“I voted for him — I couldn’t vote for that crooked woman — and things are already changing,” said Roy Gowder, a 92-year-old who runs a hardware store and worries that establishment forces are trying to trip up Trump. “They ought to give him a fair chance. He’s trying to do the right thing. And both Democrats and Republicans are holding him back.”
This type of Georgia GOP unity over Trump was a Republican fantasy for much of last year.
Even after he locked up the Republican nomination, a range of party officials and activists in Georgia criticized him regularly, and there was even a movement among some Georgia delegates to the Republican National Convention to throw their votes to Texas U.S. Sen. Ted Cruz.
Now, say some of his onetime detractors, there’s a begrudging acceptance — if not a fervent embrace — of the president. They believe he’s their best chance to push the policies that Republicans have long dreamed of passing.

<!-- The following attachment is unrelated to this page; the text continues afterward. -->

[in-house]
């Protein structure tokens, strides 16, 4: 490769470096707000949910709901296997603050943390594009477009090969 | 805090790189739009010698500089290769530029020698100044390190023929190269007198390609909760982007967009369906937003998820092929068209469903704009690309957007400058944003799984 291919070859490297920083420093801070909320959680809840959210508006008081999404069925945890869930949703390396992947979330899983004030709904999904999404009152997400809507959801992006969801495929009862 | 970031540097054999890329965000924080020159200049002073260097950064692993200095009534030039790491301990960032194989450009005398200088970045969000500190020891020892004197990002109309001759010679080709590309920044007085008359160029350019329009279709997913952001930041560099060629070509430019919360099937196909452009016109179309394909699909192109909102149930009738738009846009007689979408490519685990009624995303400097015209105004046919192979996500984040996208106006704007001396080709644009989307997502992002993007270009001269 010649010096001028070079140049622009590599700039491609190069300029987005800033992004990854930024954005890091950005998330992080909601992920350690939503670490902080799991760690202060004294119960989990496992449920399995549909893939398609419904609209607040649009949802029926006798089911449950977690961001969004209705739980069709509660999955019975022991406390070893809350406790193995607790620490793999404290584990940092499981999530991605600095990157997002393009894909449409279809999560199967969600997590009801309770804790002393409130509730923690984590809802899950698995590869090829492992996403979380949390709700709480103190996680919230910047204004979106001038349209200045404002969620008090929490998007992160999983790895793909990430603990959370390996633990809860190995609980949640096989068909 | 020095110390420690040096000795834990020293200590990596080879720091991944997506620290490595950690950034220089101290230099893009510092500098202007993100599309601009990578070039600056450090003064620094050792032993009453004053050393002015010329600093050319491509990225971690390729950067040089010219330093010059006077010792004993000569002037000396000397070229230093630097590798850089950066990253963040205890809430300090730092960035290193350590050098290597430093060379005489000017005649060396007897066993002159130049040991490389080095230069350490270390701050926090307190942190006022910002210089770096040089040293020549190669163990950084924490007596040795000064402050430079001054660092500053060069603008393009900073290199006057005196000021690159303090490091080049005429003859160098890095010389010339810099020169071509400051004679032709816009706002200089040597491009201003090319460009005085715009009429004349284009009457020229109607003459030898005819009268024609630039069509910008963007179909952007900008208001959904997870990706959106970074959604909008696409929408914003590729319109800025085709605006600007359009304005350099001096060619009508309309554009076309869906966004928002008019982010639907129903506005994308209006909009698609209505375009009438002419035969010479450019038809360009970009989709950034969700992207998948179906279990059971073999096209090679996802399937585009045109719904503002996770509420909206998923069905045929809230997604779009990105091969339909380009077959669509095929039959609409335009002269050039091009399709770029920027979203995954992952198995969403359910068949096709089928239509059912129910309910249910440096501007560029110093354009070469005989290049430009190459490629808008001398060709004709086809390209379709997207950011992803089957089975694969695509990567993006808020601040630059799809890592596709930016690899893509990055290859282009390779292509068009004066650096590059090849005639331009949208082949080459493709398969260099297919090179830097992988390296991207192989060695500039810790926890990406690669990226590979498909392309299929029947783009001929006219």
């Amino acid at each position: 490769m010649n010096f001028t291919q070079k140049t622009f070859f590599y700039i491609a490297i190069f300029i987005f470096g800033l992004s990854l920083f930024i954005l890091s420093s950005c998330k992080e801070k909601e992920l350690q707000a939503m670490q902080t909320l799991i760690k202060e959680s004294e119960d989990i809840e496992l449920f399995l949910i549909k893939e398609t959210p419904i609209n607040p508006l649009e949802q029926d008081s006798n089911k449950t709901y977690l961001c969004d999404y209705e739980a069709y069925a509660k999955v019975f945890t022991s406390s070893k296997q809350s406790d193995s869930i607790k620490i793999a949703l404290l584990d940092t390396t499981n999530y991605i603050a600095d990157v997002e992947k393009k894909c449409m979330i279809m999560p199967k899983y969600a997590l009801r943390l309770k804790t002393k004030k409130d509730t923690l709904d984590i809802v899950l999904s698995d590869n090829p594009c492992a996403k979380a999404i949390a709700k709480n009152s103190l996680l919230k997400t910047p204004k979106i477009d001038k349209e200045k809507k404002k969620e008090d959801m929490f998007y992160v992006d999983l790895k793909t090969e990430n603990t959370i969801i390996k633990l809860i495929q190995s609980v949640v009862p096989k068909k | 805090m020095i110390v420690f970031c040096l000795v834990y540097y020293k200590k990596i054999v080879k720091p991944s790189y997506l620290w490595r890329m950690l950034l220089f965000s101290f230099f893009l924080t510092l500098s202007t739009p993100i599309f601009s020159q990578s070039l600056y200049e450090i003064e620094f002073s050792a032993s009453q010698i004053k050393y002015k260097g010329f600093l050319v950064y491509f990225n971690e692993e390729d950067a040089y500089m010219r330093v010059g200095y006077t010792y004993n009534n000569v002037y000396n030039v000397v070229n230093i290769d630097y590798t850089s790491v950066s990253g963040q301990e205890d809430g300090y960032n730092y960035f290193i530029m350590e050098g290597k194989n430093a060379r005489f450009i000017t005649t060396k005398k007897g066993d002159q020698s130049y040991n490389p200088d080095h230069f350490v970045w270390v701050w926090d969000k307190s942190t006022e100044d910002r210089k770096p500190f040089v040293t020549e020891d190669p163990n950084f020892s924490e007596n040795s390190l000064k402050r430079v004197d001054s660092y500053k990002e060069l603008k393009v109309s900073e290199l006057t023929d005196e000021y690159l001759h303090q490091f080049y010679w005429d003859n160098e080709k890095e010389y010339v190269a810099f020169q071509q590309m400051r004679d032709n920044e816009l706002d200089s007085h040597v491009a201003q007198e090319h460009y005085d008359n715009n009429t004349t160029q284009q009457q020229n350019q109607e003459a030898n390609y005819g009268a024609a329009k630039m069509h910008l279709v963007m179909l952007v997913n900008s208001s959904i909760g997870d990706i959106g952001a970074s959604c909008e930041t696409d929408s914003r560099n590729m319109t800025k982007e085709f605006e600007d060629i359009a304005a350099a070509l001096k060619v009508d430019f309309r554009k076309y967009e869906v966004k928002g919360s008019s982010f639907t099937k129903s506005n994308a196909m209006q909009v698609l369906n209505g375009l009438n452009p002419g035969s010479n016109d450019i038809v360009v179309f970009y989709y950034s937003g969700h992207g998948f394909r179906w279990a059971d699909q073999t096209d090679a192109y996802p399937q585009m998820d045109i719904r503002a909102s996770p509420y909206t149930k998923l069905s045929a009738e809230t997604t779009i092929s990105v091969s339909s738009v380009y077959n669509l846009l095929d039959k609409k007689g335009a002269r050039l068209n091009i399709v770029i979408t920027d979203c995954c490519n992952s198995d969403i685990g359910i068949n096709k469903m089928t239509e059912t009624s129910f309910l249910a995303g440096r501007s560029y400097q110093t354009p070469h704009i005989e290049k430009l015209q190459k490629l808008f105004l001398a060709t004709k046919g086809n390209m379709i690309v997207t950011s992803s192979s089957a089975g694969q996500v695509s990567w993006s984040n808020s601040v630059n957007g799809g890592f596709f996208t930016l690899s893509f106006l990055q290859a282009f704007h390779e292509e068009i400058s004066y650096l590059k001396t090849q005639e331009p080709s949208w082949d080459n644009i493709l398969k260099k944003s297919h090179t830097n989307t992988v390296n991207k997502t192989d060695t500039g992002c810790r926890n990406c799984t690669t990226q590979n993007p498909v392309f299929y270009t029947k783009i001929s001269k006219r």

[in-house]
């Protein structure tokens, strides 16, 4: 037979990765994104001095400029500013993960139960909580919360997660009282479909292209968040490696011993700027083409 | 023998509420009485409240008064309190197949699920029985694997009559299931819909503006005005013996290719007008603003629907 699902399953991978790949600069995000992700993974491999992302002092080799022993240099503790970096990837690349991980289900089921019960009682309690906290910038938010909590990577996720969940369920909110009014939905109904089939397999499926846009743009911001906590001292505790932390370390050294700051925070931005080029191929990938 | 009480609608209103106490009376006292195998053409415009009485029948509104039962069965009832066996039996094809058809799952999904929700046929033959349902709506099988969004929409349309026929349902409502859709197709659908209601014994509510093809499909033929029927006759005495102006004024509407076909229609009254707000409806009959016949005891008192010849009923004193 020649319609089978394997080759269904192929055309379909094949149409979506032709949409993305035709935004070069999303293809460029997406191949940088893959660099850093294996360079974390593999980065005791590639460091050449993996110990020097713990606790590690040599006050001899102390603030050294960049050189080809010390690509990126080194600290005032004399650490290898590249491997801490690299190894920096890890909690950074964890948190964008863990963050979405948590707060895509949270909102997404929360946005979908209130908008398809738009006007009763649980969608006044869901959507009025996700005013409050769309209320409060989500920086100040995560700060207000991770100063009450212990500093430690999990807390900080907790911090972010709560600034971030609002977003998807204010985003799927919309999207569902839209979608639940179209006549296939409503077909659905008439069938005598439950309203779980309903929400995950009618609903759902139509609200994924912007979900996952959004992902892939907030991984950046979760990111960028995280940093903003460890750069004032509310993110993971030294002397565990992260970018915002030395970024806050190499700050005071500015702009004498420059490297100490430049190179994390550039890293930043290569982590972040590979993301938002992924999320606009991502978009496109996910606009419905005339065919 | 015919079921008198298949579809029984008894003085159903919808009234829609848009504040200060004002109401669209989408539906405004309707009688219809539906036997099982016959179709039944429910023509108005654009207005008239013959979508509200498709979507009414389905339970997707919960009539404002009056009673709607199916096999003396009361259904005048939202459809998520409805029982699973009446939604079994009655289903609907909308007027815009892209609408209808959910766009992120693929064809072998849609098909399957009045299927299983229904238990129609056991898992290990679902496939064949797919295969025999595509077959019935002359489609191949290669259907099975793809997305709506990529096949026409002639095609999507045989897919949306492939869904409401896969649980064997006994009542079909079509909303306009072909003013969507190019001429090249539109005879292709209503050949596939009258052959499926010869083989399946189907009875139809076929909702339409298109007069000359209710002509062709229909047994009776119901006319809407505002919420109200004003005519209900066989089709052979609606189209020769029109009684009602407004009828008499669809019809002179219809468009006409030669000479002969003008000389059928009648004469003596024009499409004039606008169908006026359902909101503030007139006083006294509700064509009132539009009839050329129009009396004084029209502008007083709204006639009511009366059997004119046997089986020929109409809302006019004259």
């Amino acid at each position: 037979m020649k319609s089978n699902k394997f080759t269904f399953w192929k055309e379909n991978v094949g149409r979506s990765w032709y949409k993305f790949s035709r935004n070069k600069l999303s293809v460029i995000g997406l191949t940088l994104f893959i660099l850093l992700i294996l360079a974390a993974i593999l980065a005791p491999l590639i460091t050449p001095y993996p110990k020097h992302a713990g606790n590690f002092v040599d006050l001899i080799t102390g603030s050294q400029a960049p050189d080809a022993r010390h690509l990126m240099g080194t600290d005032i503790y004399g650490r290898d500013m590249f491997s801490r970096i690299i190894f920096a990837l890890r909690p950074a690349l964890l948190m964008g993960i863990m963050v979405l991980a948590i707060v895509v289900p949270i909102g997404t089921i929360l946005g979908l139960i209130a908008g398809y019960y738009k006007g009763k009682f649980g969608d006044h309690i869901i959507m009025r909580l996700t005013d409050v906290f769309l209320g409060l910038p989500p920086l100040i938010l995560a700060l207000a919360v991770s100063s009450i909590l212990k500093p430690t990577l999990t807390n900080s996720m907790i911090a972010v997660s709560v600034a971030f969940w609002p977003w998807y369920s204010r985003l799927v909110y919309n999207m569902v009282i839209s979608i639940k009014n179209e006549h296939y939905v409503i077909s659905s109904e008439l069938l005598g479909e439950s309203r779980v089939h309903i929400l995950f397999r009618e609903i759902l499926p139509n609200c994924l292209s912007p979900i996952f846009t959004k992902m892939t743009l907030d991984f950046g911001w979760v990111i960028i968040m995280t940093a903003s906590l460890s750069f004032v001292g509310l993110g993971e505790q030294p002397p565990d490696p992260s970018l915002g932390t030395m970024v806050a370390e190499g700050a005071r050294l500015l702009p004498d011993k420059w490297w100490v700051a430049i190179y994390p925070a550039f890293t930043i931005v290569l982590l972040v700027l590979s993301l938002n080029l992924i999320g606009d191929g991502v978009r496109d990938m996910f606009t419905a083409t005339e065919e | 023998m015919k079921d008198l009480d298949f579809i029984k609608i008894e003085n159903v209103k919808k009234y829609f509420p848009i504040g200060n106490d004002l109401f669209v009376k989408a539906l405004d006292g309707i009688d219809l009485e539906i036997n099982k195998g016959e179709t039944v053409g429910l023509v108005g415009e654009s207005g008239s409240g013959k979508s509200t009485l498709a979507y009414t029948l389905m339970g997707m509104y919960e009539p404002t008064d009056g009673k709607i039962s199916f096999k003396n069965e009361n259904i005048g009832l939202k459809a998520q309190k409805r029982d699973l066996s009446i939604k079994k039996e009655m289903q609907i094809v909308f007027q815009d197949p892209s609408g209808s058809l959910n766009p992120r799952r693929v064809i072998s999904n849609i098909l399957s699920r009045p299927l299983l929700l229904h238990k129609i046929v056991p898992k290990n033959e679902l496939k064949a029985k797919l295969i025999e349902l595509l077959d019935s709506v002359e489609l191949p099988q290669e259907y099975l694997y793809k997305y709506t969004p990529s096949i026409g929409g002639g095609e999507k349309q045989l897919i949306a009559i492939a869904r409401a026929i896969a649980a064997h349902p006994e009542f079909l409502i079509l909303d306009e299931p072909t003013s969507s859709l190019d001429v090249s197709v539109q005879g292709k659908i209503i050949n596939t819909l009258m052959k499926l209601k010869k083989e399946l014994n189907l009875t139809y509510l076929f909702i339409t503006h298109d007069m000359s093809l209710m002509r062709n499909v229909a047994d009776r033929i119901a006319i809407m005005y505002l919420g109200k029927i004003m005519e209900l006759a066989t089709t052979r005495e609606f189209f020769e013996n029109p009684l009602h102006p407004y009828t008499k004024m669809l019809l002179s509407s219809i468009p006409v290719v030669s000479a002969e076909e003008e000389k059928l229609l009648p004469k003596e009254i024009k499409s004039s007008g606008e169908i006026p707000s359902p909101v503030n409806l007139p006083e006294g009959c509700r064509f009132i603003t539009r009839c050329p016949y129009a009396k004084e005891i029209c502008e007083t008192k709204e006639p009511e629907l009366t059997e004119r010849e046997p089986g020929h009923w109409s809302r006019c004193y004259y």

“Many of the people who voted for him are anxious for him to do what he said he wanted to do — fix health care and the crazy tax code,” said Emory Morsberger, a Gwinnett developer who first supported Jeb Bush, then Marco Rubio and finally Trump during last year’s primary.
“Everyone is a little frustrated with the erratic loose cannon nature,” Morsberger said, “but underneath, he does seem to be trying to move forward with his agenda.”
No ‘Never Trump’
It helps explain why Georgia hasn’t produced a vocal Trump critic such as Bob Corker or Jeff Flake, Senate Republicans who recently tussled with Trump over his bare-knuckle brand of politics. Their subsequent retirement announcements made one thing impeccably clear: The political prospects are grim for any Republican, from Tennessee to Arizona, who breaks too hard from Trump.